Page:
Archive for the 'NJ – Negligence not bad faith' Category

NO BAD FAITH WHERE SCOPE OF DAMAGES IS FAIRLY DEBATABLE; NO CFA CLAIMS FOR DENIAL OF INSURANCE BENEFITS (New Jersey Federal)

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This Superstorm Sandy case involved a $400,000 discrepancy in damage estimates between the insured’s and insurer’s adjustors. The court found a material issue of fact existed on these damage claims, and thus summary judgment could not be granted on a breach of insurance contract claim. (Some categories of damages were barred as resulting from water damage under an anti-concurrent cause provision in the policy).

Under New Jersey law, a bad faith plaintiff must show the insurer acted unreasonably in denying a claim, and did so knowingly or with reckless disregard. Even negligence, standing alone, cannot constitute bad faith. Under these standards, an insurer cannot act in bad faith if the claim was fairly debatable, i.e., if the insured “could not have established as a matter of law a right to summary judgment on the substantive claim [the insured] would not be entitled to assert a claim for an insurer’s bad faith refusal to pay the claim.”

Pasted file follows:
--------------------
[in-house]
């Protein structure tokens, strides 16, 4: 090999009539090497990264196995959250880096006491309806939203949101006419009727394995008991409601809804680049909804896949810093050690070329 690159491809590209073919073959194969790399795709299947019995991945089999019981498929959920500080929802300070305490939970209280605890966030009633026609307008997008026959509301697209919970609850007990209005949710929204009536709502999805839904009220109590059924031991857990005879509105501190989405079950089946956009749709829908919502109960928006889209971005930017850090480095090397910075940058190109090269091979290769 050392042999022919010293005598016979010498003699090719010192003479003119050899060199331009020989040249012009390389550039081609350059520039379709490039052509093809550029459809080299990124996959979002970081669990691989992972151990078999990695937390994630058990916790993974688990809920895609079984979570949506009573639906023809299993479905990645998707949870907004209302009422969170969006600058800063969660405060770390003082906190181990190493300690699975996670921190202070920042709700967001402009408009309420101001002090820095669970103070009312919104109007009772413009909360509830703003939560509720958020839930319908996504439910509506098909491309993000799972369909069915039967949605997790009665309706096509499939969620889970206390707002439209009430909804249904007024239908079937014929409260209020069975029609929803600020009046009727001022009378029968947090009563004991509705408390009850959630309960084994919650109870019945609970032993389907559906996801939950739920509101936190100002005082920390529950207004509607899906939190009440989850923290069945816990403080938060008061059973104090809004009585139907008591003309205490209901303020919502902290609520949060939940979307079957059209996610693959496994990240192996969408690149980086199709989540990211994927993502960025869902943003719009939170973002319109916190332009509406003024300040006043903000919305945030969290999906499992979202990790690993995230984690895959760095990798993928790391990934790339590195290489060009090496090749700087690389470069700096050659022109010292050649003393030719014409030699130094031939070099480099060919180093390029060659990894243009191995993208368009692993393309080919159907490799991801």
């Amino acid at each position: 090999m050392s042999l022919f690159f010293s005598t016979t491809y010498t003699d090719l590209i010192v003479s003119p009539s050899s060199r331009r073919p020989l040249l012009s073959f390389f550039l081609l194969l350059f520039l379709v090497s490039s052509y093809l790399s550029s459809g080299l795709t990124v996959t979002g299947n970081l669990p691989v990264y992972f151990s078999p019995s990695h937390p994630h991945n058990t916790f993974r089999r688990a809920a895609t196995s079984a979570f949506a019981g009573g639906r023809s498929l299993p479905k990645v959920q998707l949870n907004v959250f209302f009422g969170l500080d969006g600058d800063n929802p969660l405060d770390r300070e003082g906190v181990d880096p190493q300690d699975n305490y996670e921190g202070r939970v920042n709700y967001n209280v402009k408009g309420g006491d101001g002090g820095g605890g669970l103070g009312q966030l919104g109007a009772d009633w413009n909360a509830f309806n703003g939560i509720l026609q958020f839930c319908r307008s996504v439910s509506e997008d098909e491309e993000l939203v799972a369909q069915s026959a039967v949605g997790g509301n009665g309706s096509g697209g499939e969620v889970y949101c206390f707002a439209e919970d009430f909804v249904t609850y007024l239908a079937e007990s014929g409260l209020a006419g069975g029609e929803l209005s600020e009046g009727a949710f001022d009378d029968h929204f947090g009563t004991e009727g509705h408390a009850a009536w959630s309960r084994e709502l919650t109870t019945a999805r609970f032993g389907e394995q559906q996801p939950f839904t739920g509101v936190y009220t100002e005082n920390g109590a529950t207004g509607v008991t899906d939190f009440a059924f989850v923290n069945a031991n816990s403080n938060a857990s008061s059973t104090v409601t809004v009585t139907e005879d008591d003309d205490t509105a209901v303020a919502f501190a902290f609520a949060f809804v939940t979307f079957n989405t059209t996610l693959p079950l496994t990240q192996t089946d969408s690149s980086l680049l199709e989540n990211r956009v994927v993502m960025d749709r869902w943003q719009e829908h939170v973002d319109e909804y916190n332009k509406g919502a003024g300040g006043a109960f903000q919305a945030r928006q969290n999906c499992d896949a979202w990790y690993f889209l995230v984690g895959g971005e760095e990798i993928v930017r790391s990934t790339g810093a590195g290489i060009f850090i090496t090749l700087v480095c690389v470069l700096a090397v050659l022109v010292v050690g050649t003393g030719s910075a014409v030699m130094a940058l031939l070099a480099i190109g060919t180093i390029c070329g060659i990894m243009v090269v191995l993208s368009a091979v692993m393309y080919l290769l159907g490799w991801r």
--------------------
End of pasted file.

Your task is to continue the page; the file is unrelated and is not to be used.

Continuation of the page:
As summary judgment could not be granted on the basic coverage claim, the insurer’s position remained “fairly debatable”. Thus, the insured’s bad faith claim failed, and summary judgment was granted to the insurer.

The court also granted summary judgment to the insurer on plaintiff’s Consumer Fraud Act (CFA) claim. New Jersey’s “courts are clear the CFA does not provide a remedy for failure to pay benefits….”

Date of Decision: March 18, 2019

Zero Barnegat Bay, LLC v. Lexington Insurance Co., U. S. District Court District of New Jersey Civil Action Nos: 14-cv-1716 (PGS) (DEA), 2019 U.S. Dist. LEXIS 43625 (D.N.J. Mar. 18, 2019) (Sheridan, J.)

JANUARY 2018 BAD FAITH CASES: COURT ALLOWS LIMITED BAD FAITH DISCOVERY ON THIRD PARTY ADMINISTRATOR THAT WAS NOT PARTY TO THE BAD FAITH ACTION (District of New Jersey)